This interview originally appeared in UCFB’s Future Sport magazine, which can be read in full here.

Chris Hughton has been breaking through barriers all his career, becoming the first mixed-race player to represent the Republic of Ireland in 1979, and currently leading the way for black and minority ethnic coaches in British football. Hughton met with Future Sport to discuss inclusivity in the game and advise students on pathways into the football industry...

When Tony Collins was appointed manager of Rochdale Town in 1960, little did he know that he would still be part of a small minority almost a quarter of the way through the twenty-first century. 

As the first black manager in English football, his appointment should have been a watershed moment in British culture, let alone sport. Racial discrimination from the stands and on the pitch witnessed in subsequent decades suggests the moment passed by silently in the night.

Since Collins was hired by Rochdale nearly 60 years ago, only 34 other black and minority ethnic (BAME) coaches have managed in one of England’s four professional leagues. Just 60 BAME appointments have been made overall during that time.

As the most prominent BAME coach currently working in English football, Chris Hughton is well placed to assess the landscape. “There is no doubt that there is a lack of managerial and executive positions in the game for black and minority coaches,” the Brighton & Hove Albion manager said. “The stakeholders in our game have a real responsibility to redress the balance and to make those pathways easier and more comfortable.”

There are currently six BAME first team managers across England’s 92 professional managerial positions – accounting for 6.5%. In the Premier League’s 26-year history, just 2.7% of permanent coaches have been from a minority ethnic background. When compared to the number of BAME players who were in the Premier League at the start of the 2017/18 season – 33% - the numbers backup Hughton’s analysis. 

He adds: “We certainly want to see inclusion in our game. I think that’s a responsibility that we all have but at the moment those are the facts. Certainly for any black and minority respective coaches and people that want to get into the game, it’s dealing with those facts.”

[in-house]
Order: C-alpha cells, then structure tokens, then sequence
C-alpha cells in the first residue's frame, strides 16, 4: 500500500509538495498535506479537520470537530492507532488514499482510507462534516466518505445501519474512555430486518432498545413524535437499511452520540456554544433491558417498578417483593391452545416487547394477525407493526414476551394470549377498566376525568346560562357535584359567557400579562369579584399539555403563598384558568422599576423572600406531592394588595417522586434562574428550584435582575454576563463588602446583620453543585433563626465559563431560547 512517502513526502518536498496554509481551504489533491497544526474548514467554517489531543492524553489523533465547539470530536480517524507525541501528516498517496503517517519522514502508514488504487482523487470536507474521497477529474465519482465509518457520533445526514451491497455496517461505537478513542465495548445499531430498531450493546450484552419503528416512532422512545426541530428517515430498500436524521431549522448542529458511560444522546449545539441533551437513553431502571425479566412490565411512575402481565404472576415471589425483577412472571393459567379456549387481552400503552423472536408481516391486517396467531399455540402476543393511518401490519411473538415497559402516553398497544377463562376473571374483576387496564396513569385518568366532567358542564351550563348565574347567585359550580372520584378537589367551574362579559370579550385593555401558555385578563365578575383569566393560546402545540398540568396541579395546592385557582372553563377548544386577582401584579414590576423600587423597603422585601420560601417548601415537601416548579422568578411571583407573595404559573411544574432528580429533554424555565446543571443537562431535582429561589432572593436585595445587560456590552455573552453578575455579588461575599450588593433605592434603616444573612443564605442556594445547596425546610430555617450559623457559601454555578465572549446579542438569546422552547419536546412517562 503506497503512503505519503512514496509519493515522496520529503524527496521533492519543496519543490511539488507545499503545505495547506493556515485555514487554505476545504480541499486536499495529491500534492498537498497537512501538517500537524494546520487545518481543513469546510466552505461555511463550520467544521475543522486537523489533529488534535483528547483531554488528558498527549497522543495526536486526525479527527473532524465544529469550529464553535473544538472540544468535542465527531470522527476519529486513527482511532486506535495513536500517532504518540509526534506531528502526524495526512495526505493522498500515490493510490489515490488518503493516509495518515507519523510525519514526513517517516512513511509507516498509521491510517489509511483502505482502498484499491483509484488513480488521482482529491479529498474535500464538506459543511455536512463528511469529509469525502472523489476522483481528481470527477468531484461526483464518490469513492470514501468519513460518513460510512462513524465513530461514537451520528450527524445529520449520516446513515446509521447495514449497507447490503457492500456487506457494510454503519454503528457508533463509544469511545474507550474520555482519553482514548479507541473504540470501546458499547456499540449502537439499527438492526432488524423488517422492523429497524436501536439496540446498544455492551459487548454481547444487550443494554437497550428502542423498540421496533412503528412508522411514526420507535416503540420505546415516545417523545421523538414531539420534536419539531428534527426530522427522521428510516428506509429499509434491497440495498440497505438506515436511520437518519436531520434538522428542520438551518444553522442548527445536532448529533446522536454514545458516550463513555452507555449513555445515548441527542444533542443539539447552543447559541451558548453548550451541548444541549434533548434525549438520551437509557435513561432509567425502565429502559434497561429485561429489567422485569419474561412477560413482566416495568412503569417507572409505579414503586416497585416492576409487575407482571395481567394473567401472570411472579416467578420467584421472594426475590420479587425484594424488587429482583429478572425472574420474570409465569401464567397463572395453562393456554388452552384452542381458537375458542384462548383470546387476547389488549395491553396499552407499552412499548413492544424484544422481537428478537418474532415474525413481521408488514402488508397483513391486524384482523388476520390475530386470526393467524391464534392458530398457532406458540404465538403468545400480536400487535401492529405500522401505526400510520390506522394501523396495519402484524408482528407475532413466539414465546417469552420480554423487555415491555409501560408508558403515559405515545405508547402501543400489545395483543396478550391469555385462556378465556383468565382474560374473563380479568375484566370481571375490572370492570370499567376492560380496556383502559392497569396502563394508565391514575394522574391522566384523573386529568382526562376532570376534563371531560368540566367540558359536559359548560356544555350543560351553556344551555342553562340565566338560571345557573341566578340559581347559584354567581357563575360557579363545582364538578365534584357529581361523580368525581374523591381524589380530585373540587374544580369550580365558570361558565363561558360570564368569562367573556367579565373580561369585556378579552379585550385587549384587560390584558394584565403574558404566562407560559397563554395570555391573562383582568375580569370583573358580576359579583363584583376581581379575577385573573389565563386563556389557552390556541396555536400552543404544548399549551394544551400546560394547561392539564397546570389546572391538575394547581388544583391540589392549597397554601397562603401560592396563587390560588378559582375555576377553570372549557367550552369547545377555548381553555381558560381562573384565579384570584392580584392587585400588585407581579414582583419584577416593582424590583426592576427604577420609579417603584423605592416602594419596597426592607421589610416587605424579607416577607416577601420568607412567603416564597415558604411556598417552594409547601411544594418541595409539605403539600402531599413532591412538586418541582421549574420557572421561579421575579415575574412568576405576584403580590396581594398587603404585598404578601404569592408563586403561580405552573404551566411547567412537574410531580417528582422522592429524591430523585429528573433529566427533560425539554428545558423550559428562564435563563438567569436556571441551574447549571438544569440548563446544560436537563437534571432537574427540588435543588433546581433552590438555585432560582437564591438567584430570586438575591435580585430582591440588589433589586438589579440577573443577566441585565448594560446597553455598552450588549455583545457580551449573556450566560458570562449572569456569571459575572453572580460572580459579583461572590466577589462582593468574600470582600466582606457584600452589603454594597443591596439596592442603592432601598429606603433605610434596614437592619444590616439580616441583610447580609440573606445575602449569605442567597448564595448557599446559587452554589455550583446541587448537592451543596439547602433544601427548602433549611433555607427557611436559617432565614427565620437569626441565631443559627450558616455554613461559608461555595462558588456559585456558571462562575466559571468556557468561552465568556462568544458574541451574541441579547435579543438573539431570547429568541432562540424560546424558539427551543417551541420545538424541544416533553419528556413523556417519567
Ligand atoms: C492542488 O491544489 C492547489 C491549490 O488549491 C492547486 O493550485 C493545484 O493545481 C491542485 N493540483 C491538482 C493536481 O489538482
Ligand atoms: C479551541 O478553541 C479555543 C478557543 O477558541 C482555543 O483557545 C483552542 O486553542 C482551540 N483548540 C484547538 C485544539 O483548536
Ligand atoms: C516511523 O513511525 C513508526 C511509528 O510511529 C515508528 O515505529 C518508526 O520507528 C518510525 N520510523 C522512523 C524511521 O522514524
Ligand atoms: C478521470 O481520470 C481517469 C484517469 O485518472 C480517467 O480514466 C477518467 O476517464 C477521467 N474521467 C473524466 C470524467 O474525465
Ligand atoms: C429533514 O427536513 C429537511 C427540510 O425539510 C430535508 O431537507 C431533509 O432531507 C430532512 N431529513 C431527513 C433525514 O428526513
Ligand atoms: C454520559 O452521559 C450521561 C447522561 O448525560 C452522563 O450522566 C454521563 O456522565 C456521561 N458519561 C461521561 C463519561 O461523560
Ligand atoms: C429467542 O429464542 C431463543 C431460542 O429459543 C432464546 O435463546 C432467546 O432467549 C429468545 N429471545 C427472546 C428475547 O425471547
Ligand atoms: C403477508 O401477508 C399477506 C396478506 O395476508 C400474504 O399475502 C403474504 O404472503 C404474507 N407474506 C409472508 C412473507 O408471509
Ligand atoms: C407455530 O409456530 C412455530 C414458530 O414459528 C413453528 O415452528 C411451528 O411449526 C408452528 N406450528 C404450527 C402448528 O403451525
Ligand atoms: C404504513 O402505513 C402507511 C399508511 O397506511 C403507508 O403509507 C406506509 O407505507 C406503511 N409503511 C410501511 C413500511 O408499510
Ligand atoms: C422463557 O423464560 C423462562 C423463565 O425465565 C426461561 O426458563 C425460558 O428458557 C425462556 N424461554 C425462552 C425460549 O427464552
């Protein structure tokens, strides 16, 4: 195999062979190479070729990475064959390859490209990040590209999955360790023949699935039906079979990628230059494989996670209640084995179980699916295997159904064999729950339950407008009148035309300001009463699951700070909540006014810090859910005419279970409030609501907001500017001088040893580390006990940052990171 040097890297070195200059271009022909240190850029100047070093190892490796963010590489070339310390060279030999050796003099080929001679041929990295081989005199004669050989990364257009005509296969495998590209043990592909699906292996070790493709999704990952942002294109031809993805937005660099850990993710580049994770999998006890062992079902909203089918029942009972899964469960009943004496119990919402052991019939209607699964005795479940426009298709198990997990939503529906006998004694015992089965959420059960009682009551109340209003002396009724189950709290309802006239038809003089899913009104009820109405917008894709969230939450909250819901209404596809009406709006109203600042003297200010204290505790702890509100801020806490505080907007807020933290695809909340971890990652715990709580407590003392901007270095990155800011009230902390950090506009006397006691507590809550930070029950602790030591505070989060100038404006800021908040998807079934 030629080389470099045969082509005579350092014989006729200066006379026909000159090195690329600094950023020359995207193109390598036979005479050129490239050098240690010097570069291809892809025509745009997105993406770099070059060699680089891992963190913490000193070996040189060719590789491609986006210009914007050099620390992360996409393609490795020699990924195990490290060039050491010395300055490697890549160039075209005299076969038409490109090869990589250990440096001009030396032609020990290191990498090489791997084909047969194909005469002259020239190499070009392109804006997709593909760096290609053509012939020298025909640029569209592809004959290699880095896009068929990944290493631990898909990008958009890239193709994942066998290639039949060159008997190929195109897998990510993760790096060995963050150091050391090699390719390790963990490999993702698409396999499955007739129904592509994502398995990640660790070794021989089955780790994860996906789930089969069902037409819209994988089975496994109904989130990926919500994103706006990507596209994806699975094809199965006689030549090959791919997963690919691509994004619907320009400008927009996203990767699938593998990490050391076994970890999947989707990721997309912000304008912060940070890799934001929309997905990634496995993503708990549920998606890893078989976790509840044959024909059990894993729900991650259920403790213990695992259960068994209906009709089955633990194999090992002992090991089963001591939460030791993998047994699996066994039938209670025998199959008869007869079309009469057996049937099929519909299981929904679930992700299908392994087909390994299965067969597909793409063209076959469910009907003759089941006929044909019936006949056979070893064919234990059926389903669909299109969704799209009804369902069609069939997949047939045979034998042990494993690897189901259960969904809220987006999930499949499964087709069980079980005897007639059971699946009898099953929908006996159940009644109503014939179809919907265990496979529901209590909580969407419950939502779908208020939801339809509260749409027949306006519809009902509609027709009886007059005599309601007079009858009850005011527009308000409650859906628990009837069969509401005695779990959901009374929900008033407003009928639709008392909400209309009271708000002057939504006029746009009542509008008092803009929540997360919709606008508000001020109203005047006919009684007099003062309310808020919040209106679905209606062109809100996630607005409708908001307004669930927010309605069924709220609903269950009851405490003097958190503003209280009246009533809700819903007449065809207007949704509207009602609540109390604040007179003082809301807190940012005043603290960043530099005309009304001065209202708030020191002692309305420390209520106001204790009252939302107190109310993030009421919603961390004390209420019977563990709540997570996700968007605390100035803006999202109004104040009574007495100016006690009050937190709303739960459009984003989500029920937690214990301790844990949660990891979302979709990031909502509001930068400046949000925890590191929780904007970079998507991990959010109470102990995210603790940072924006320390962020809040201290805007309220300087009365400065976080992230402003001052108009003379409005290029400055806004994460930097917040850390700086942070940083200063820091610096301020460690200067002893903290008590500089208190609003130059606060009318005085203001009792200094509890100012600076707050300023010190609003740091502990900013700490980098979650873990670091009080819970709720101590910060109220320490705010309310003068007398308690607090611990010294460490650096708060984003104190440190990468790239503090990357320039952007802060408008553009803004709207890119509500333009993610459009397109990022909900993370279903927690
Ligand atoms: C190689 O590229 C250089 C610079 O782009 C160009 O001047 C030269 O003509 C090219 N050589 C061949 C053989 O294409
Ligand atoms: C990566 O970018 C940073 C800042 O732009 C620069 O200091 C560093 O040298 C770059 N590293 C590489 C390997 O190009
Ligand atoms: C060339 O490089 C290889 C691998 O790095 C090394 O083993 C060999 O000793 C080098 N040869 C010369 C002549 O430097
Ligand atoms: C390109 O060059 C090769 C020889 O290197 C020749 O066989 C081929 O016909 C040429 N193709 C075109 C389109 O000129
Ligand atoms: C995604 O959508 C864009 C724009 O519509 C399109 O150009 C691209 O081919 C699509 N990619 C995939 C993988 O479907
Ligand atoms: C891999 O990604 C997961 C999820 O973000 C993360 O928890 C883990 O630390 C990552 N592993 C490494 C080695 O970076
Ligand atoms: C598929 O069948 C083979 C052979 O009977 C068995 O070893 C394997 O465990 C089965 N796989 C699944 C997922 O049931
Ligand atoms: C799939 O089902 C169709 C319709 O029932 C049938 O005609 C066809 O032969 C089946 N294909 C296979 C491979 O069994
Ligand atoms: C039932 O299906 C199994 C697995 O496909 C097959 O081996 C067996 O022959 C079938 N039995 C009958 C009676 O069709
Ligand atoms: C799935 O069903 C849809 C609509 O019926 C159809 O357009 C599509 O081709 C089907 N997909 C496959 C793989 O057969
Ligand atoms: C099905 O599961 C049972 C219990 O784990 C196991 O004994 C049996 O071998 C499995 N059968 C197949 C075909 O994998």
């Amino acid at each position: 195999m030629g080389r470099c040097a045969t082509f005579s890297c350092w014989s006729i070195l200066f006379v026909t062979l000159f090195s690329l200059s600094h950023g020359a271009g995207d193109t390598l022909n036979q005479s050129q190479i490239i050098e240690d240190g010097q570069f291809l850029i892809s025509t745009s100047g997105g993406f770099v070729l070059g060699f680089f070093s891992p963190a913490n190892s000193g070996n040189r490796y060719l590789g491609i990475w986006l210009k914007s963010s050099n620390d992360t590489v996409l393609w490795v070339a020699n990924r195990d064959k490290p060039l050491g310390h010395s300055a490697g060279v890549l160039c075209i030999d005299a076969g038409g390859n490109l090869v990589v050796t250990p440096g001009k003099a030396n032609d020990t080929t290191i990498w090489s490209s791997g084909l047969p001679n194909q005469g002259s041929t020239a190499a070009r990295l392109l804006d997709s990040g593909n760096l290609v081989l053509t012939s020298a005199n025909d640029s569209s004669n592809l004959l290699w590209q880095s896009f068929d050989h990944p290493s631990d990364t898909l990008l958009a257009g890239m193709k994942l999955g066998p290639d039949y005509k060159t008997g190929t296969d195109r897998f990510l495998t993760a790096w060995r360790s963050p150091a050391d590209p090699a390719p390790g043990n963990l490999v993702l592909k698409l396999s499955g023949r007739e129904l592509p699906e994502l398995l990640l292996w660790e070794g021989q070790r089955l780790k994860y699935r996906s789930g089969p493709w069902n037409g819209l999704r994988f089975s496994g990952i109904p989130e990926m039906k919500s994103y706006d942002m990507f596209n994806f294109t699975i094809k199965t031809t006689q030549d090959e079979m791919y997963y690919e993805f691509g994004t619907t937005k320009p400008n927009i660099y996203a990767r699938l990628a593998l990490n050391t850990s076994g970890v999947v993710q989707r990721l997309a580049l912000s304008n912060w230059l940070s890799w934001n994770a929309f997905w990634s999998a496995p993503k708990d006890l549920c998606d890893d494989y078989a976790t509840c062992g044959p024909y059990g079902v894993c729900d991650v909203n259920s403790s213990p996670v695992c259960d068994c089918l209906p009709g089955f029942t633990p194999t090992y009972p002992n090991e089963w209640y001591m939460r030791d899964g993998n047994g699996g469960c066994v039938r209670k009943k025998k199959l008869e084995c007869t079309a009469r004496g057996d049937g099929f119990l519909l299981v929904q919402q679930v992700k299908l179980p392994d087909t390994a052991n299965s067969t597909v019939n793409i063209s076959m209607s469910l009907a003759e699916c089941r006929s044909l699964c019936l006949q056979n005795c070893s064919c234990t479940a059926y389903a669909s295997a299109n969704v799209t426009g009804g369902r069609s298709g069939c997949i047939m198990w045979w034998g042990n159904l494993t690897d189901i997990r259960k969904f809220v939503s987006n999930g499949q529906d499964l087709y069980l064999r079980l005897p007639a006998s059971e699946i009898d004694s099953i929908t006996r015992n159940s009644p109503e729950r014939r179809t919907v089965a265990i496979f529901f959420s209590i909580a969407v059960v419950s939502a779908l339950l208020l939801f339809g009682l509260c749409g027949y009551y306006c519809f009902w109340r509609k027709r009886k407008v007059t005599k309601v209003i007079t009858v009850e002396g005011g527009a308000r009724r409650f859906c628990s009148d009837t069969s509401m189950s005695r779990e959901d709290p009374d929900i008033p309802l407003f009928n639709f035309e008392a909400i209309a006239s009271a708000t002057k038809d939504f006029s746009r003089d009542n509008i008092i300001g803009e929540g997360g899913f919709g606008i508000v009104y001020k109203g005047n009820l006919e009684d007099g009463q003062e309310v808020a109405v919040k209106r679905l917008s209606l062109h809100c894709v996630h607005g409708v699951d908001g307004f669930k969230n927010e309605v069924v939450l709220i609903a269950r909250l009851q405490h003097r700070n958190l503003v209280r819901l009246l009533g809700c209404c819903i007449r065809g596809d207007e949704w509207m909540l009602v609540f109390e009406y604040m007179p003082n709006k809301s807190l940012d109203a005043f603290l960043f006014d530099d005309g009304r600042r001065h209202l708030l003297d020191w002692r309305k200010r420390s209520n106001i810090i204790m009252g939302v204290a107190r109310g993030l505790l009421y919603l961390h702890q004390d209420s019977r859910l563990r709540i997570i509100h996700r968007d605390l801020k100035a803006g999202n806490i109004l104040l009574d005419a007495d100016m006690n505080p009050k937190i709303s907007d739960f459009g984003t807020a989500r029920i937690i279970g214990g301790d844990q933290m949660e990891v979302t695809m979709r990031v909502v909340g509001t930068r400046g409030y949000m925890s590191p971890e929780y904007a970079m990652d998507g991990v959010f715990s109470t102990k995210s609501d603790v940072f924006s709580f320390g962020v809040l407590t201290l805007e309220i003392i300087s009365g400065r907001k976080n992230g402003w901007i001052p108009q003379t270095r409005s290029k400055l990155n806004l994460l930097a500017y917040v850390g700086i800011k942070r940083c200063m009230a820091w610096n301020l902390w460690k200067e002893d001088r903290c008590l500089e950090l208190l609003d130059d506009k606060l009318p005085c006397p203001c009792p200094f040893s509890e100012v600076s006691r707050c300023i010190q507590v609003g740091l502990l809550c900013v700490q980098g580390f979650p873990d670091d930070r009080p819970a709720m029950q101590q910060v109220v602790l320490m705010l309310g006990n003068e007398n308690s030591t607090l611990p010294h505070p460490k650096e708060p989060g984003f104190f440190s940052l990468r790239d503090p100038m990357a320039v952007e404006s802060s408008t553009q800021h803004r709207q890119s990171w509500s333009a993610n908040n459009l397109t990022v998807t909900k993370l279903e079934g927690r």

Football authorities certainly now appear to be working to improve these figures. In August 2018, The Football Association and the Professional Footballer’s Association launched In Pursuit of Progress – a three-year equality, diversity and inclusion plan, which will ensure every available coaching role across the English set-up has at least one BAME candidate interviewed for the post. Qualified minority ethnic coaches in the game will also assist the likes of Gareth Southgate on England duty.

Except for a couple of caretaker positions, it took over 20 years as a coach for Hughton to get his first job as the leader in the dugout. Despite working with 11 different managers during his time on the coaching staff at Tottenham Hotspur – following a 13-year playing career at White Hart Lane – it wasn’t until he joined Newcastle United in 2008 that his chance came. After first deputising for Kevin Keegan, Joe Kinnear and then Alan Shearer, Hughton was finally given the manager’s job permanently three months into the 2009/10 season after guiding the club to the top of the Championship as caretaker manager. 

Many would have given up hope of getting that elusive job, but Hughton is more determined than most. His will to succeed is a shining example in the ongoing struggle to redress the inequality in the game and help new coaches overcome the barriers faced by previous generations.

“[You need] to see through those hurdles,” he tells us. “If you feel that you’ve got to try harder then that’s a course and a pathway that you’ve got to take. Don’t be put off by what the statistics are.”